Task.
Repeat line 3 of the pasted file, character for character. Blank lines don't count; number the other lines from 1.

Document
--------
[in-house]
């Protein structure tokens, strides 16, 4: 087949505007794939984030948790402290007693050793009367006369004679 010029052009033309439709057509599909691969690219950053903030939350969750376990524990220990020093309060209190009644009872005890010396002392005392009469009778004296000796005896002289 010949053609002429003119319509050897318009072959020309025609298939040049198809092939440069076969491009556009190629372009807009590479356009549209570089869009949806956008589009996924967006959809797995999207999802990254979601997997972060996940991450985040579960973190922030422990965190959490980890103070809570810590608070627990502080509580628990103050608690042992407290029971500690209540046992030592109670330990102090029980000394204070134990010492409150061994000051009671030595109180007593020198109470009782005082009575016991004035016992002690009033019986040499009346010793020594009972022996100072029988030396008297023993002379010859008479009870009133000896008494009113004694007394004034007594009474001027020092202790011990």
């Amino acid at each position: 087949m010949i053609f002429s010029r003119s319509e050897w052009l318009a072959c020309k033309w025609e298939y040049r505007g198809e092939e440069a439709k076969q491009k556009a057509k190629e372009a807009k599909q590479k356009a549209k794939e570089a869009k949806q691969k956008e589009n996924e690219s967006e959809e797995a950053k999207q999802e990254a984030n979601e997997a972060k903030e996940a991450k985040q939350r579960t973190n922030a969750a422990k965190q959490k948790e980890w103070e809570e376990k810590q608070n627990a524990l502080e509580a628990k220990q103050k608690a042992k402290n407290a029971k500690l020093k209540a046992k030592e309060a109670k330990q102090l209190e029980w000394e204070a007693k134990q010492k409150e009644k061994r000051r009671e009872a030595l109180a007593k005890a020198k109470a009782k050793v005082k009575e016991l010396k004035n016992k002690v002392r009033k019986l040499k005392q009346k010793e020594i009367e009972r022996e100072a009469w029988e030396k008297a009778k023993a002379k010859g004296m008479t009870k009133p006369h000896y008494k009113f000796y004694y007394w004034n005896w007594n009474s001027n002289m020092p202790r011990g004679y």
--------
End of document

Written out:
């Amino acid at each position: 087949m010949i053609f002429s010029r003119s319509e050897w052009l318009a072959c020309k033309w025609e298939y040049r505007g198809e092939e440069a439709k076969q491009k556009a057509k190629e372009a807009k599909q590479k356009a549209k794939e570089a869009k949806q691969k956008e589009n996924e690219s967006e959809e797995a950053k999207q999802e990254a984030n979601e997997a972060k903030e996940a991450k985040q939350r579960t973190n922030a969750a422990k965190q959490k948790e980890w103070e809570e376990k810590q608070n627990a524990l502080e509580a628990k220990q103050k608690a042992k402290n407290a029971k500690l020093k209540a046992k030592e309060a109670k330990q102090l209190e029980w000394e204070a007693k134990q010492k409150e009644k061994r000051r009671e009872a030595l109180a007593k005890a020198k109470a009782k050793v005082k009575e016991l010396k004035n016992k002690v002392r009033k019986l040499k005392q009346k010793e020594i009367e009972r022996e100072a009469w029988e030396k008297a009778k023993a002379k010859g004296m008479t009870k009133p006369h000896y008494k009113f000796y004694y007394w004034n005896w007594n009474s001027n002289m020092p202790r011990g004679y």